Salam from Azerbaijan and Hoşgəldiniz to Beyond the Gallery Walls! After a week of preparations and setup, the 2014 season of the Naxçıvan Archaeological Project (hereafter, NAP) is now in full swing. As with any archaeological field project, there are many things that must be taken care of before a research season can begin in earnest – this year being no exception. Before we could dedicate ourselves fully to fieldwork the dig house had to be properly outfitted; this included, among other things, logistical tasks such as stocking and equipping the kitchen, provisioning the sleeping quarters, setting up the data processing workstations, installing the internet, starting a workflow, cleaning, repairing and organizing field gear as well as divvying up chore routines. While these preparations would ideally be finished before fieldwork starts, it rarely works out that way in practice, which leads to a hectic and busy first few weeks. Archaeology is nothing if not a complicated endeavor no matter where one works, but especially so in the former Soviet Union.
As eight years have passed since the beginning of the NAP, much of the diplomatic heavy lifting that has made this collaborative project possible has already been accomplished. Our directors, Dr. Lauren Ristvet of the University of Pennsylvania, Dr. Hilary Gopnik of Emory University, and Dr. Emily Hammer (soon to be) of the Oriental Institute, have been working in Naxçıvan for eight years now; their hard work in previous field seasons and their success in obtaining funding from the National Science Foundation (NSF) have made it possible for this project to continue. Under their leadership, the NAP has become a premier archaeological expedition: not only is it the first American project to work in Azerbaijan, but it is also one of only six archaeological projects funded by the NSF to be directed entirely by women. It is an honor and a privilege to be part of a project that is breaking new ground (pardon the pun) in the academy and beyond.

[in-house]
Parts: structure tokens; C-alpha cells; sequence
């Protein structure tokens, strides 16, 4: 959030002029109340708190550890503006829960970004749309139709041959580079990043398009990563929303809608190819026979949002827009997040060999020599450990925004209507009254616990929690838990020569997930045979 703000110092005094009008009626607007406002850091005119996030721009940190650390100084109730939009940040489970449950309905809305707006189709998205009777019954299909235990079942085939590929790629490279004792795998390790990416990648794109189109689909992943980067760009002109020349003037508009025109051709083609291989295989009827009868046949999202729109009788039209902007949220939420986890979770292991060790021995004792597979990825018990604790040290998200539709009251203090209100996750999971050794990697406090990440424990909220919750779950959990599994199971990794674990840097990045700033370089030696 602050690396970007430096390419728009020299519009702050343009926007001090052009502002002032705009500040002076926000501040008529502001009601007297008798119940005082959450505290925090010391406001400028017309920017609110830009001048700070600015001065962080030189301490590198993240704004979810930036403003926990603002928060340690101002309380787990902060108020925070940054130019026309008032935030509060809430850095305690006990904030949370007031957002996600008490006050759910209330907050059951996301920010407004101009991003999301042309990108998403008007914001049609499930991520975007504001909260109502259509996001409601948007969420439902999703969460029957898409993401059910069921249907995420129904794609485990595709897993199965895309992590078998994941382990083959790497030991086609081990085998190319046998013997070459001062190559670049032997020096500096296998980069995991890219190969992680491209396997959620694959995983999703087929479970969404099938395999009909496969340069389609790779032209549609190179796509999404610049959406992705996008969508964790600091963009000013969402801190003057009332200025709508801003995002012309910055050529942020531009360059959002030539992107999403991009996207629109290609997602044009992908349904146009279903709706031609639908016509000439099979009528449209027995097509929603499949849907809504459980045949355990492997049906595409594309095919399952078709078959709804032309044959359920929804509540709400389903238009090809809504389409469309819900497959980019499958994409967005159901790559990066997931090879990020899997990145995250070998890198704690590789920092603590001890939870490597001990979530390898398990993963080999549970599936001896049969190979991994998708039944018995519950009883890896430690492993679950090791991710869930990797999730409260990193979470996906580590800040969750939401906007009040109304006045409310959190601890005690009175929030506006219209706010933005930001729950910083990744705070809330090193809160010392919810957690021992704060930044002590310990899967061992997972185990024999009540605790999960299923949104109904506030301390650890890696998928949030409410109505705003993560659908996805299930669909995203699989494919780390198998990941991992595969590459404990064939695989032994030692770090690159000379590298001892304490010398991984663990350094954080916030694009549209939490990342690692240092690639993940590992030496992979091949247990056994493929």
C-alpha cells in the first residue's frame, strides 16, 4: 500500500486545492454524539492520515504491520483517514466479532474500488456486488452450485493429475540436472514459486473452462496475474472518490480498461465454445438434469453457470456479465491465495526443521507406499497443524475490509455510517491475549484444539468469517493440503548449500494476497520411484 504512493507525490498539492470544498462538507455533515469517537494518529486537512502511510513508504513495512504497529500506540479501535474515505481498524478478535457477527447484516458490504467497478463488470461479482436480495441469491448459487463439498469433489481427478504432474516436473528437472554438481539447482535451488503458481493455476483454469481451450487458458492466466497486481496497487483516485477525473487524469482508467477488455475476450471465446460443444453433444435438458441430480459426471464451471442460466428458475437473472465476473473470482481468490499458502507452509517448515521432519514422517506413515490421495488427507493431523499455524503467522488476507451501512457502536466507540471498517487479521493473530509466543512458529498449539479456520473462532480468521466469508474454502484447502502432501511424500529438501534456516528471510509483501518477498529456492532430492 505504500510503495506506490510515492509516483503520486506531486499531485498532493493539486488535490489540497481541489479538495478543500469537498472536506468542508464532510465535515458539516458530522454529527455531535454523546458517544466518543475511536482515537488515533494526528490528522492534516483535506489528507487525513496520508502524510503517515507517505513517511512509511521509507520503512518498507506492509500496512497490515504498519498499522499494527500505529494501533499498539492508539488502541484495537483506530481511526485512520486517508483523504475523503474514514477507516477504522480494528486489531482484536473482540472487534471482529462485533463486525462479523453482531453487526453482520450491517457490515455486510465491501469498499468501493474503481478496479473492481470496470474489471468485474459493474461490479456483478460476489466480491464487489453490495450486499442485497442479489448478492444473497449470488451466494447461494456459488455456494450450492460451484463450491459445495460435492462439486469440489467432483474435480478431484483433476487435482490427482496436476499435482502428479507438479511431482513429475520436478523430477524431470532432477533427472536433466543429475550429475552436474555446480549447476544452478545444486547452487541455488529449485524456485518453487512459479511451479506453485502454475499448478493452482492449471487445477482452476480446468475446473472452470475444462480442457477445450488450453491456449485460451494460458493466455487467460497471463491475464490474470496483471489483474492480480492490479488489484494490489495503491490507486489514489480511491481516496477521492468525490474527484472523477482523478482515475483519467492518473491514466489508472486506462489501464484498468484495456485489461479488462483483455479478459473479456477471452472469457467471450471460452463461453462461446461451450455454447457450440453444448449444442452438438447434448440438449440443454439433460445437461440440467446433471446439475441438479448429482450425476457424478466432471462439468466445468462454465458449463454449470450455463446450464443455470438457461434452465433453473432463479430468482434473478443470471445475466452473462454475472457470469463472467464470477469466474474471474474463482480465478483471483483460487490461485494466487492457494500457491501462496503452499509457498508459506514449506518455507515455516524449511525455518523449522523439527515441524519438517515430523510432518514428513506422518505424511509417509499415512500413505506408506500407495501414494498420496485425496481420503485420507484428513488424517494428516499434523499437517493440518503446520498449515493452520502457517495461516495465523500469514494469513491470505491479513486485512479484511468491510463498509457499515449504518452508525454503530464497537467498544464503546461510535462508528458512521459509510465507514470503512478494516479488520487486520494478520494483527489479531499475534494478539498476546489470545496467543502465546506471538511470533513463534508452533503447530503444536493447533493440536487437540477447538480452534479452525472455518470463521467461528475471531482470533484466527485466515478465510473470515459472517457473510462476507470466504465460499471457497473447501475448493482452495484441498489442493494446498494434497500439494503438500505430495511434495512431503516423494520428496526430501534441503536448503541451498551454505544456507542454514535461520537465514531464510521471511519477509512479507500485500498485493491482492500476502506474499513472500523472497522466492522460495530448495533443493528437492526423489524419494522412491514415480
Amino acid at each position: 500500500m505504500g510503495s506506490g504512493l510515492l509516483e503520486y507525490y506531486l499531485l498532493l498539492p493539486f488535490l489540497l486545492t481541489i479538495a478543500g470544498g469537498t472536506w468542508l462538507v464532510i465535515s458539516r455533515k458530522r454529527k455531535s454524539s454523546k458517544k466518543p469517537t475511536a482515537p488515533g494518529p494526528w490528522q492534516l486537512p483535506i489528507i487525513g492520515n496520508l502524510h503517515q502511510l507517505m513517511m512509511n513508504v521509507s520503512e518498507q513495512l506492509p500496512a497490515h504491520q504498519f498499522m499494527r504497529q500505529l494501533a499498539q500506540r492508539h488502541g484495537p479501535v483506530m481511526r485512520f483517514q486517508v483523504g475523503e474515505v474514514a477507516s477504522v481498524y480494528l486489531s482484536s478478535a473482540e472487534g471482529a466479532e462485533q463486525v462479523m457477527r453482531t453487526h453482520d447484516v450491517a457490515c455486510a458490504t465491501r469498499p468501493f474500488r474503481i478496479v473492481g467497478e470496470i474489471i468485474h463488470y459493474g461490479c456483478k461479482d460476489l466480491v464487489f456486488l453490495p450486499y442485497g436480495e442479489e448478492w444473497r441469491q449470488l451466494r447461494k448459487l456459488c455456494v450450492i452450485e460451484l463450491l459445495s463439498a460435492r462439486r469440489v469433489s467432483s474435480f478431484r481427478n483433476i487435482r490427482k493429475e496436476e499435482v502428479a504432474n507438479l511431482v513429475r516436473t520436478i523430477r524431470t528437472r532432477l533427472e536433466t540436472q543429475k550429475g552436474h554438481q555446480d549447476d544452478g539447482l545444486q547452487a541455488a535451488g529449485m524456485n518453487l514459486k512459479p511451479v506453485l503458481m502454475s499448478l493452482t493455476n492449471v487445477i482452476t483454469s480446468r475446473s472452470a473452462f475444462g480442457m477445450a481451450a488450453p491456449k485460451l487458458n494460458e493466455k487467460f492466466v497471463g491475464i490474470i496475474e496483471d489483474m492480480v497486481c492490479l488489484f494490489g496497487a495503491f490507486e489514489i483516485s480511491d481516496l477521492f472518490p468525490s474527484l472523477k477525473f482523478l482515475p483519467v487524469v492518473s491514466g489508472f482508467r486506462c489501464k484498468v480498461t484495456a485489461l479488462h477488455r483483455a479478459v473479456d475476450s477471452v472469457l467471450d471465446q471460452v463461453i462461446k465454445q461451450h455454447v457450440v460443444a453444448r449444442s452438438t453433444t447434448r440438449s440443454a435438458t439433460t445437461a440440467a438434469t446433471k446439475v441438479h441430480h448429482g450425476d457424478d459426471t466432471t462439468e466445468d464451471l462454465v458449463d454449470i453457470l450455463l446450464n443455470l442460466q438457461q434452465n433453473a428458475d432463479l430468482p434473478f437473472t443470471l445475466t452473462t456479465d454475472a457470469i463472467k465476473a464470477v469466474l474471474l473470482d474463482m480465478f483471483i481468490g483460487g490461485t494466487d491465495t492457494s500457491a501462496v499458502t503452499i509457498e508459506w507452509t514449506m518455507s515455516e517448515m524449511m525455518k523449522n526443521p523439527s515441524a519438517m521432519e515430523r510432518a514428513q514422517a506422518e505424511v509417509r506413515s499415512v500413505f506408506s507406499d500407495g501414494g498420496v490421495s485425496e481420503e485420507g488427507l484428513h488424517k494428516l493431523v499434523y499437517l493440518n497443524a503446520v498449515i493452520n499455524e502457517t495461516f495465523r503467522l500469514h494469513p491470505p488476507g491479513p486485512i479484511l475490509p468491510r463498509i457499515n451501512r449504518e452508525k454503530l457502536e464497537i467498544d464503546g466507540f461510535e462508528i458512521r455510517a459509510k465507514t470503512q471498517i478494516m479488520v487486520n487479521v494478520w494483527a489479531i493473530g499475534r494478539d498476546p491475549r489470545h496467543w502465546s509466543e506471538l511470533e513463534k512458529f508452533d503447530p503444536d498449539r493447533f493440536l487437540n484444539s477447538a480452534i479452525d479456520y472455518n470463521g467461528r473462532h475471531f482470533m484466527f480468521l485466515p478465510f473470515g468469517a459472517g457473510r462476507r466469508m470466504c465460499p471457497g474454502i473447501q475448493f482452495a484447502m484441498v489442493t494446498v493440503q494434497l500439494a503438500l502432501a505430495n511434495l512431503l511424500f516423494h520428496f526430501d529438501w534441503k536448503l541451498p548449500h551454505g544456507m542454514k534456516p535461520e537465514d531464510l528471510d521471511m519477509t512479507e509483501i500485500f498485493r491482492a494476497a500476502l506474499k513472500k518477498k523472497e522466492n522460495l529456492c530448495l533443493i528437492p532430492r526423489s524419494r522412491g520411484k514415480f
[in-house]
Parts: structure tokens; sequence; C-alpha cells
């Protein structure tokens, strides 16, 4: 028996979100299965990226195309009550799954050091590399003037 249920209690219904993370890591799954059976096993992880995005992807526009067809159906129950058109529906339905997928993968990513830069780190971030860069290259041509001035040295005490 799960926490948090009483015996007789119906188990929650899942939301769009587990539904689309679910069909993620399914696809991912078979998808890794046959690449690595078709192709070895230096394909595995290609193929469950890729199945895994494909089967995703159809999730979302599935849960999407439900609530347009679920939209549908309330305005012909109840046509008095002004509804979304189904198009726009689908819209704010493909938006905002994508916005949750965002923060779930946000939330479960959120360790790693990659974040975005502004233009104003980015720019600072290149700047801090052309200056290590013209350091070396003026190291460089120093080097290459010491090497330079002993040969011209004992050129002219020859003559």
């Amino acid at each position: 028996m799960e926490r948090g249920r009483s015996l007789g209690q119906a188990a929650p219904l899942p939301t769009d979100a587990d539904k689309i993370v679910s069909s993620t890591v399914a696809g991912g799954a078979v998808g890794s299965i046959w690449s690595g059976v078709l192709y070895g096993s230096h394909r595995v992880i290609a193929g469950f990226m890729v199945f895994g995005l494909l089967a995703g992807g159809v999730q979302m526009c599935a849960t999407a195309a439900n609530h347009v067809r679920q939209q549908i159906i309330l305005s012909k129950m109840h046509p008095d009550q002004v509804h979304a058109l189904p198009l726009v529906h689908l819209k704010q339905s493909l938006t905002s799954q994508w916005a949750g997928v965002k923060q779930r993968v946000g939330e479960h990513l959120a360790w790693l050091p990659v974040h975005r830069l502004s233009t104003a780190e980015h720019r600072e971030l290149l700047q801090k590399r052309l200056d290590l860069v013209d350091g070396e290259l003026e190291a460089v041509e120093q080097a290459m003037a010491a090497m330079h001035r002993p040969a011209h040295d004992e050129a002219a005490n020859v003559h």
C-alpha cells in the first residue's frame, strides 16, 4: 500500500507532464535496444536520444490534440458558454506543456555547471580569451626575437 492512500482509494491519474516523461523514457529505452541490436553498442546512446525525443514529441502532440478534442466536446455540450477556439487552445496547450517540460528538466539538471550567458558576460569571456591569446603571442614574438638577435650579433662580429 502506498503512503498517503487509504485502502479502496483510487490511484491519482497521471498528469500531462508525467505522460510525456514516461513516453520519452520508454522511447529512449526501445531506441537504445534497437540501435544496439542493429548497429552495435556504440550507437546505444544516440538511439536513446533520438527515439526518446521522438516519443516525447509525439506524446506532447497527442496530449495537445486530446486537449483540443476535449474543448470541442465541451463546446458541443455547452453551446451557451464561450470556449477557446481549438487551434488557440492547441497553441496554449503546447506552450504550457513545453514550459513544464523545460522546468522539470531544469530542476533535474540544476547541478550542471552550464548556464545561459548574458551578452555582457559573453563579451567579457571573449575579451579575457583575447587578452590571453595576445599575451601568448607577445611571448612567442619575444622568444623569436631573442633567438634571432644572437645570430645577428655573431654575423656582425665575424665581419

As mentioned above, this is the first American-led archaeological expedition to Azerbaijan; despite it being a relatively easy country for Americans to work in compared to its immediate neighbors, few American or other Western archaeologists have done research in this Caucasian republic. Indeed, few people in the United States are familiar with the recent history of Azerbaijan or its rich cultural heritage.
Our project is based in the Autonomous Republic of Naxçıvan, an exclave that is separated from the main bulk of the country by Armenia. Naxçıvan is mostly formed by the wide valley on the right bank of the Araxes River (the left bank opposite Naxçıvan lies in Iran) and averages approximately 1000 meters above sea level in elevation. The landscape alternates between open prairie, brush-land, agricultural fields and mountainous ridges, but the most conspicuous feature on the horizon is the looming silhouette of Mount Ararat, the purported landing place of Biblical Noah’s ark. Other imposing features include the many Iron Age hilltop fortresses such as Oğlanqala, Sədərəkqala, Qizqala, and Shahtaxtı, all located at strategic access points to the fertile Araxes floodplain from the passes through the surrounding mountains.
This season we are investigating the ancient societies that flourished in this region during the first millennium B.C.E. We are interested in the relationships between the fortress-based polities that existed here and the contemporaneous local communities that dotted the valley floor. Our team is excavating areas in the lower town that surrounds the fortress of Oğlanqala, as well as conducting geophysical and field-walking surveys in order to delimit the extent and nature of this settlement. While half a dozen seasons of excavations on the citadel mount have yielded much valuable information about the fortress of Oğlanqala, little is known about the settlement that surrounded it. We want to know: was it a planned imperial city, a high-density agrarian city, a low-density agro-pastoralist urban settlement, or was the fortress surrounded by many low-density pastoralist settlements? Our work seeks to evaluate the utility of these four different models of settlement dynamics, each of which represents a particular configuration of social variables including but not limited to: population density, spatial patterning, planning, fortifications, mobility, and degree of economic integration.
These kinds of research questions can be addressed in a number of different ways. Archaeological excavation is a familiar enough idea to most people, through its frequent depiction in television, film, and other media, but archaeological survey is less ‘sexy’ and therefore has a less stable referent in the public imaginary. In my next post I will introduce what it is like to participate in an archaeological survey and how we use a specific set of methods and equipment in order to locate, identify, and characterize archaeological sites and ancient monuments.